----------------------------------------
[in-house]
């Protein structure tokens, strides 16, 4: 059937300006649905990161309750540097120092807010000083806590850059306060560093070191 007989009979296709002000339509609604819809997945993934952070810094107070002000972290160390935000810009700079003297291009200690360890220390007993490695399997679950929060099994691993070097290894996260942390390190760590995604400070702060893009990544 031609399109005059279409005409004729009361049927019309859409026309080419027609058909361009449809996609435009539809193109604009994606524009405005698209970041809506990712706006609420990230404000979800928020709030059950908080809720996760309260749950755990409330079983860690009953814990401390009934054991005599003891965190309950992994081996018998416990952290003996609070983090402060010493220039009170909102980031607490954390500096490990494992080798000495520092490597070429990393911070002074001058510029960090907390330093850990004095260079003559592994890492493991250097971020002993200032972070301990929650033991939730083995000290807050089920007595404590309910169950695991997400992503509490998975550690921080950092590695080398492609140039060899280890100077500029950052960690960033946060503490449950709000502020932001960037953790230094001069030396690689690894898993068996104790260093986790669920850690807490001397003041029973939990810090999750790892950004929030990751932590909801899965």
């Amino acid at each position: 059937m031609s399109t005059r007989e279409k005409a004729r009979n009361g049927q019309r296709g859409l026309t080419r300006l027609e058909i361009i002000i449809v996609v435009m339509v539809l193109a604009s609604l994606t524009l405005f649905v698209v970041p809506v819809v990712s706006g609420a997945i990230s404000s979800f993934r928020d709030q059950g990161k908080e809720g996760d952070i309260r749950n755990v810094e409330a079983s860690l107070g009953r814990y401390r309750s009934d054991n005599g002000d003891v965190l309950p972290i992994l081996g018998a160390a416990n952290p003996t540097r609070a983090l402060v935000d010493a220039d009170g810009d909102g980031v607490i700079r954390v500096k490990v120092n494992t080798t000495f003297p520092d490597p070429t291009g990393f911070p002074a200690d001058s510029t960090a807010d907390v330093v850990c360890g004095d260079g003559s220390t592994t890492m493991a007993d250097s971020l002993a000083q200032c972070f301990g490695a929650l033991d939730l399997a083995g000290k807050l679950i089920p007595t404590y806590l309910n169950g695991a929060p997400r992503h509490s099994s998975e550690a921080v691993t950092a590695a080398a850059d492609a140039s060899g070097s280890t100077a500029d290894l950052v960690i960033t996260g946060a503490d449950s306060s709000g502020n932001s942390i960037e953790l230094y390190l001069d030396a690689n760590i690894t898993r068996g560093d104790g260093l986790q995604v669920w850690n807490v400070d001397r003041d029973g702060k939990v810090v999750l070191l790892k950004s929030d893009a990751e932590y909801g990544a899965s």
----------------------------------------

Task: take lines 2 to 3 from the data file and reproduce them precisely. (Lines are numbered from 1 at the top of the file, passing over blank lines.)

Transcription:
């Protein structure tokens, strides 16, 4: 059937300006649905990161309750540097120092807010000083806590850059306060560093070191 007989009979296709002000339509609604819809997945993934952070810094107070002000972290160390935000810009700079003297291009200690360890220390007993490695399997679950929060099994691993070097290894996260942390390190760590995604400070702060893009990544 031609399109005059279409005409004729009361049927019309859409026309080419027609058909361009449809996609435009539809193109604009994606524009405005698209970041809506990712706006609420990230404000979800928020709030059950908080809720996760309260749950755990409330079983860690009953814990401390009934054991005599003891965190309950992994081996018998416990952290003996609070983090402060010493220039009170909102980031607490954390500096490990494992080798000495520092490597070429990393911070002074001058510029960090907390330093850990004095260079003559592994890492493991250097971020002993200032972070301990929650033991939730083995000290807050089920007595404590309910169950695991997400992503509490998975550690921080950092590695080398492609140039060899280890100077500029950052960690960033946060503490449950709000502020932001960037953790230094001069030396690689690894898993068996104790260093986790669920850690807490001397003041029973939990810090999750790892950004929030990751932590909801899965």
């Amino acid at each position: 059937m031609s399109t005059r007989e279409k005409a004729r009979n009361g049927q019309r296709g859409l026309t080419r300006l027609e058909i361009i002000i449809v996609v435009m339509v539809l193109a604009s609604l994606t524009l405005f649905v698209v970041p809506v819809v990712s706006g609420a997945i990230s404000s979800f993934r928020d709030q059950g990161k908080e809720g996760d952070i309260r749950n755990v810094e409330a079983s860690l107070g009953r814990y401390r309750s009934d054991n005599g002000d003891v965190l309950p972290i992994l081996g018998a160390a416990n952290p003996t540097r609070a983090l402060v935000d010493a220039d009170g810009d909102g980031v607490i700079r954390v500096k490990v120092n494992t080798t000495f003297p520092d490597p070429t291009g990393f911070p002074a200690d001058s510029t960090a807010d907390v330093v850990c360890g004095d260079g003559s220390t592994t890492m493991a007993d250097s971020l002993a000083q200032c972070f301990g490695a929650l033991d939730l399997a083995g000290k807050l679950i089920p007595t404590y806590l309910n169950g695991a929060p997400r992503h509490s099994s998975e550690a921080v691993t950092a590695a080398a850059d492609a140039s060899g070097s280890t100077a500029d290894l950052v960690i960033t996260g946060a503490d449950s306060s709000g502020n932001s942390i960037e953790l230094y390190l001069d030396a690689n760590i690894t898993r068996g560093d104790g260093l986790q995604v669920w850690n807490v400070d001397r003041d029973g702060k939990v810090v999750l070191l790892k950004s929030d893009a990751e932590y909801g990544a899965s």